an interface for connecting other processors to the processor;
a coherence and data interconnect that connects the plurality of units, wherein the coherence and data interconnect comprises a coherency error detection and reporting mechanism that detects a coherency error when a requestor unit that is one of the plurality of units broadcasts a coherency command for a memory location to the plurality of units and multiple of the plurality of units report in response to the coherency command ownership of the memory location, and in response, logs command information for the coherency command, wherein the logged command information comprises:
which of the plurality of units reported the ownership of the memory location;
an address of the memory location that caused the coherency error;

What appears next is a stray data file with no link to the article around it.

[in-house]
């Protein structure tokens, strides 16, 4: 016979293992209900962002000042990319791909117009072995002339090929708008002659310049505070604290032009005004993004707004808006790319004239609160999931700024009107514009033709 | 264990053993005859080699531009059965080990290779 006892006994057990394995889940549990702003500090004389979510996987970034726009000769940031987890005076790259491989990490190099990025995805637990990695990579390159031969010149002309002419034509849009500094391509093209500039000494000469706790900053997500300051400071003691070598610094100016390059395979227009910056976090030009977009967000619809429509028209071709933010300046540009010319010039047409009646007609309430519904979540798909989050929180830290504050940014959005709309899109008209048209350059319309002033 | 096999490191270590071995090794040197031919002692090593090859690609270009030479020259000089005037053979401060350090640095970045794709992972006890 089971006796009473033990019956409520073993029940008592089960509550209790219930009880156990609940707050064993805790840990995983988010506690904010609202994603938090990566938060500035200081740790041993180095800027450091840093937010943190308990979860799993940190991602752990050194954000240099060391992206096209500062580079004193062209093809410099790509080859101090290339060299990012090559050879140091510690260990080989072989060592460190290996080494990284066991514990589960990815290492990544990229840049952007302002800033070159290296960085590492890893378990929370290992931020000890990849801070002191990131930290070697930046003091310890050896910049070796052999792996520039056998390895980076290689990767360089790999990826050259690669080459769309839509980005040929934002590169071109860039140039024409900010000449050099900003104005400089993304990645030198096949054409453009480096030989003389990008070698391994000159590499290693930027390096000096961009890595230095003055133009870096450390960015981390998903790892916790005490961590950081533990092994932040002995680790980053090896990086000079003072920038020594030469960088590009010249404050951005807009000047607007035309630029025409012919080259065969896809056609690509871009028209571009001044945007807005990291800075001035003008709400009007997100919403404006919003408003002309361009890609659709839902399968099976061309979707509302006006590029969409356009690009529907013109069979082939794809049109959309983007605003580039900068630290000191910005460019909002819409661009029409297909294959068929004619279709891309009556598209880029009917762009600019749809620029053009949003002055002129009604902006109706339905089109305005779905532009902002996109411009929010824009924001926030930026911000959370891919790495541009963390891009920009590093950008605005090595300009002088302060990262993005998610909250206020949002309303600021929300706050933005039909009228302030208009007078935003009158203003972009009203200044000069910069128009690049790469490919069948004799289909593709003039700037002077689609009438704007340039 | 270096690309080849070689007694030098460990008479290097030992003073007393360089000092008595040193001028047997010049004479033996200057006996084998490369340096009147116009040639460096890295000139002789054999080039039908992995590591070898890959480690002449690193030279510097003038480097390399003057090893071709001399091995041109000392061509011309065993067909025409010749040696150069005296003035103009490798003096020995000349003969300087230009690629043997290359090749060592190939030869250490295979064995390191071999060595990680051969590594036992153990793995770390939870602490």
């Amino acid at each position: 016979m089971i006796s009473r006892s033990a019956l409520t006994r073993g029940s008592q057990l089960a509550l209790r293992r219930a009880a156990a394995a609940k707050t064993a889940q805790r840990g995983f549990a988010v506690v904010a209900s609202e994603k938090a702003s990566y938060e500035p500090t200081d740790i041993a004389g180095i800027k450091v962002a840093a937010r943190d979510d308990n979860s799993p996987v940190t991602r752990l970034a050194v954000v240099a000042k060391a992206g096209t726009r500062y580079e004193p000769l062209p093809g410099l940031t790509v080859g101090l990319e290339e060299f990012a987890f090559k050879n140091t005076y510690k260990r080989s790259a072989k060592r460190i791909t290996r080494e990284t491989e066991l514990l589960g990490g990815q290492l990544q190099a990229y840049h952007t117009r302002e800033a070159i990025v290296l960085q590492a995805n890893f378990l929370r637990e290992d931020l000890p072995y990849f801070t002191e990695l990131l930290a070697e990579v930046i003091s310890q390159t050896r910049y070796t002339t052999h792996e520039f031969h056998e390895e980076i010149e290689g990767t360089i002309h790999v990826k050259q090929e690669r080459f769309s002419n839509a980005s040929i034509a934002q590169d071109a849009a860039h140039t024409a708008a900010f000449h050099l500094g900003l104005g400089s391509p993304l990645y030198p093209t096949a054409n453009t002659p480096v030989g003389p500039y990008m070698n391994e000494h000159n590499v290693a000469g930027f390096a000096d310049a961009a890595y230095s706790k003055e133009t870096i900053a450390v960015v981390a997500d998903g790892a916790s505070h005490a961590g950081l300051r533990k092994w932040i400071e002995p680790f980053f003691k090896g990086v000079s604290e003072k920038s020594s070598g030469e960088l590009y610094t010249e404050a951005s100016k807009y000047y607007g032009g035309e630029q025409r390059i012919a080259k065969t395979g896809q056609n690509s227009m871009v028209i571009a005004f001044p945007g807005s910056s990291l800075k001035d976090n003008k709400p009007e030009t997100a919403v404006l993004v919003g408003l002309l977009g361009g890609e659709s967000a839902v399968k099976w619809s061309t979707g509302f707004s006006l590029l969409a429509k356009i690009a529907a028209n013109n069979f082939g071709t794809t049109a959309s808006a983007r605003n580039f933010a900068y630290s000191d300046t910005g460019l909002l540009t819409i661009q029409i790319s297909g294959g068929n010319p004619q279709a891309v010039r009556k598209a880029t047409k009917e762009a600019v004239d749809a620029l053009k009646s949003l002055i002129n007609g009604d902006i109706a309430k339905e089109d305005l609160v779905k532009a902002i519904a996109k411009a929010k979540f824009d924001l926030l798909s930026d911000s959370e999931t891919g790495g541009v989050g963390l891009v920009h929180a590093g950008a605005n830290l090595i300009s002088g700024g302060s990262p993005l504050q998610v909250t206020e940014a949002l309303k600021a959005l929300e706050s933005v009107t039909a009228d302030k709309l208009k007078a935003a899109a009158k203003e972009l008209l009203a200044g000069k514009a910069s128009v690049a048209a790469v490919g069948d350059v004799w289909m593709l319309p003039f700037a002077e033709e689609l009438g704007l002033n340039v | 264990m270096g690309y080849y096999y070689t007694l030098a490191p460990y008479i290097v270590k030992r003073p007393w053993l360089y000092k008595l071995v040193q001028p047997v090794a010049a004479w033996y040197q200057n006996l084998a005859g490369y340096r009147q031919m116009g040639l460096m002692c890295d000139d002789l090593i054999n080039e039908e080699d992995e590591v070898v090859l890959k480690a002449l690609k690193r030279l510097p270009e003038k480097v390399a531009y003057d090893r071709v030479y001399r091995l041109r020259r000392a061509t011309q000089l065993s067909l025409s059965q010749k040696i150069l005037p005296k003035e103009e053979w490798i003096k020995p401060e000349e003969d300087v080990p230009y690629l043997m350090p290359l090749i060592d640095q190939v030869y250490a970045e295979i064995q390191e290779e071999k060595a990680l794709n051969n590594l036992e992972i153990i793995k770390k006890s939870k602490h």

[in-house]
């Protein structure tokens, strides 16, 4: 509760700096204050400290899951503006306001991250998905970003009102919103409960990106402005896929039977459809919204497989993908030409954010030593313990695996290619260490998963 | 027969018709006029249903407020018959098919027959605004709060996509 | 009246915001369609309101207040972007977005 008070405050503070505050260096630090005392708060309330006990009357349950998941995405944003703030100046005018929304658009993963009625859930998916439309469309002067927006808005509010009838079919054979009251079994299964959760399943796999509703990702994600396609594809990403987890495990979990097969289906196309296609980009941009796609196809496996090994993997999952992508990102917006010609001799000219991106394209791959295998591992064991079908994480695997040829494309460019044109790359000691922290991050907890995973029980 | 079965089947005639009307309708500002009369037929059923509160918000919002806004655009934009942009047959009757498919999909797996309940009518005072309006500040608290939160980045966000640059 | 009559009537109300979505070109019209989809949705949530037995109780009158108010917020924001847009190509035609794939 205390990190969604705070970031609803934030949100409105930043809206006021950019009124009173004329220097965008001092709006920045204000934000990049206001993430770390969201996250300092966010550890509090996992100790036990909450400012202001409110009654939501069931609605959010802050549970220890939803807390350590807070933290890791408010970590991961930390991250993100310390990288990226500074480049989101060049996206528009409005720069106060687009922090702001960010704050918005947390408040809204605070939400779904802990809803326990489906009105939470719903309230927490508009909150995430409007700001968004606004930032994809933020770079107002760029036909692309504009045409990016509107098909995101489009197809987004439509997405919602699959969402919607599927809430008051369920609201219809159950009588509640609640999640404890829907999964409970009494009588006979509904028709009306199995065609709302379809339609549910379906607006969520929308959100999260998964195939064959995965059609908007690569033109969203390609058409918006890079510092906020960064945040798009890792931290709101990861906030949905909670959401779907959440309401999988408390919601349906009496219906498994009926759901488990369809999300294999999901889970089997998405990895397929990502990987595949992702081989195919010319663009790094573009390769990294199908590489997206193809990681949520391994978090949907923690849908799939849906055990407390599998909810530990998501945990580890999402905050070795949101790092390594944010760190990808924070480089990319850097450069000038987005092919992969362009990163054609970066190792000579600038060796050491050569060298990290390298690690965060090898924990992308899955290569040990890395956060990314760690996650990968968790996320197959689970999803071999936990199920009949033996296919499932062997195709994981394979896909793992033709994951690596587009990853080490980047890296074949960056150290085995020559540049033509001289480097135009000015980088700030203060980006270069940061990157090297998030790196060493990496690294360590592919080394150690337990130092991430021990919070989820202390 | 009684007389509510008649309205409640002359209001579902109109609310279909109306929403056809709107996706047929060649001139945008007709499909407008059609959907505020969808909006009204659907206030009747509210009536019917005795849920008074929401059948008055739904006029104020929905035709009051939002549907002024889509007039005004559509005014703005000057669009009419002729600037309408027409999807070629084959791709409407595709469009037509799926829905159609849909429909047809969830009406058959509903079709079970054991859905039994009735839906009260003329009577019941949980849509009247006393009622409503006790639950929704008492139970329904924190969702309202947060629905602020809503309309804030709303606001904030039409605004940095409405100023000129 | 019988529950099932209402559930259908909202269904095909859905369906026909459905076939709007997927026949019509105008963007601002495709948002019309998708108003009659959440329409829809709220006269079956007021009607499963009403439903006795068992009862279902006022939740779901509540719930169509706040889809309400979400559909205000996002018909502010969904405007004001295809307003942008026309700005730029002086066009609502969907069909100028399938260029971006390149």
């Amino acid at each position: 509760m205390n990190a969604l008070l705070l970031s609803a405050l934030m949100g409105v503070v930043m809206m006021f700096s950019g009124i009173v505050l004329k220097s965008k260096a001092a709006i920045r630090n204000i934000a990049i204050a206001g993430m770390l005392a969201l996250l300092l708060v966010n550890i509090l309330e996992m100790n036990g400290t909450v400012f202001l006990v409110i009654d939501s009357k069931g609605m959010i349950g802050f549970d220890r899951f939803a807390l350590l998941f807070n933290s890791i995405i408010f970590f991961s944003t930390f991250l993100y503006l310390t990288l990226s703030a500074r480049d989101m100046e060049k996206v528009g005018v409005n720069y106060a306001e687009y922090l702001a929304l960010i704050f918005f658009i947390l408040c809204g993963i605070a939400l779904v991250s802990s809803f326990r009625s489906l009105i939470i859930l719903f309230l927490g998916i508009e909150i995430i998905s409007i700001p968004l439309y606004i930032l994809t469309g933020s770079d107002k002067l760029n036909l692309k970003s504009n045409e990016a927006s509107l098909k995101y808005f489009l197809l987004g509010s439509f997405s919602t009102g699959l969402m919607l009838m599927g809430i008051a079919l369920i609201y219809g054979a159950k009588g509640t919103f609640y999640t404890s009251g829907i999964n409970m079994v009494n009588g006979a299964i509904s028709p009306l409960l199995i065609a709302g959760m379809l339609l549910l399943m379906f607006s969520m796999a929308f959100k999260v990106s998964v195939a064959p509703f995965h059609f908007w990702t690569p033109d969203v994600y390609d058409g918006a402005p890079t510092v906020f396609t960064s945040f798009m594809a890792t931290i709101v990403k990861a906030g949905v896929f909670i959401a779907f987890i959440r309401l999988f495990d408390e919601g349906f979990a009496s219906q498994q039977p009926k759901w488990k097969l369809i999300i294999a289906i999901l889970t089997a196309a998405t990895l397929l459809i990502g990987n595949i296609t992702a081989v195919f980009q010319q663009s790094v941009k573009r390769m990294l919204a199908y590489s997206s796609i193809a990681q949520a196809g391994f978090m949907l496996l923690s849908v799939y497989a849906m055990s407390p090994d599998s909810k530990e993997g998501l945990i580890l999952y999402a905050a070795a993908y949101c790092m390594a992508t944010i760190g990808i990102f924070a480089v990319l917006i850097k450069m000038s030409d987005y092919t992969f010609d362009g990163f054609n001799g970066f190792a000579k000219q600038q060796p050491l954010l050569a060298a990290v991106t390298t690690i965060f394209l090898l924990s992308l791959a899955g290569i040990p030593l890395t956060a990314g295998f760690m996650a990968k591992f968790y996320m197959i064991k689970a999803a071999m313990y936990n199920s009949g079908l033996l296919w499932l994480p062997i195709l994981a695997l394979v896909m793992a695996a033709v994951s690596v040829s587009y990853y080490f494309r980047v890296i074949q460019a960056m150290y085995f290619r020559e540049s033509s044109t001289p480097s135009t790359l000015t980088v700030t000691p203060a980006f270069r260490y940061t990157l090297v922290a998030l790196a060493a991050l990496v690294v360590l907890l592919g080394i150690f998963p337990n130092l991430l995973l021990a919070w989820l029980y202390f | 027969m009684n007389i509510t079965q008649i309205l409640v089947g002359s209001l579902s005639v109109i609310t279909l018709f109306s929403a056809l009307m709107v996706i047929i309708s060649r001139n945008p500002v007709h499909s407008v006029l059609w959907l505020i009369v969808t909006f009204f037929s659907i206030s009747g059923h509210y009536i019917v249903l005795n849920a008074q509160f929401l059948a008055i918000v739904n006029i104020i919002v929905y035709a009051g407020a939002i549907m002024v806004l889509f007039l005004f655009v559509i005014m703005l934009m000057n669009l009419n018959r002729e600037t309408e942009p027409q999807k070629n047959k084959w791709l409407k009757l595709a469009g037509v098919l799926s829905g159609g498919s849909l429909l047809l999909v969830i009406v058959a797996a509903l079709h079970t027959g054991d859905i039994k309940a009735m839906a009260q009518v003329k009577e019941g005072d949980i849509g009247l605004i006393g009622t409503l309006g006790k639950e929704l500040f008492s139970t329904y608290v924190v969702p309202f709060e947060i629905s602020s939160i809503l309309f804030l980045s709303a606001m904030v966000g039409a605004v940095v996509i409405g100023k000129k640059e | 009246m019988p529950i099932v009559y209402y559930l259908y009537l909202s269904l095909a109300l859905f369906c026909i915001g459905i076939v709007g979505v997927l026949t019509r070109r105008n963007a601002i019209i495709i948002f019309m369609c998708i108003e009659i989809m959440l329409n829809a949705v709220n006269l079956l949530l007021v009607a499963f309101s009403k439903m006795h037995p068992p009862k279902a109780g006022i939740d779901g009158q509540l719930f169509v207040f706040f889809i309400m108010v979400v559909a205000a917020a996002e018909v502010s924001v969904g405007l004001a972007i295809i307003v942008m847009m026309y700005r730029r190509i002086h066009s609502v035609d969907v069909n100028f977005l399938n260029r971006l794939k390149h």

a scope of the coherency error; and
an error type of the coherency error;
wherein the coherency error detection and reporting mechanism, in response to detecting the coherency error, sets a bit in a scan latch of an interface to another processor where the coherency error was detected and logs the coherency error in a fault isolation register; and
in response to the coherency error, the coherency error detection and reporting mechanism performs a checkstop for the processor that allows a user to query the logged command information and to query state data for the plurality of units.
18. The processor of claim 17 wherein the coherency error detection and reporting mechanism detects coherency errors at all interfaces between the units and at the interface for connecting the other processors to the processor.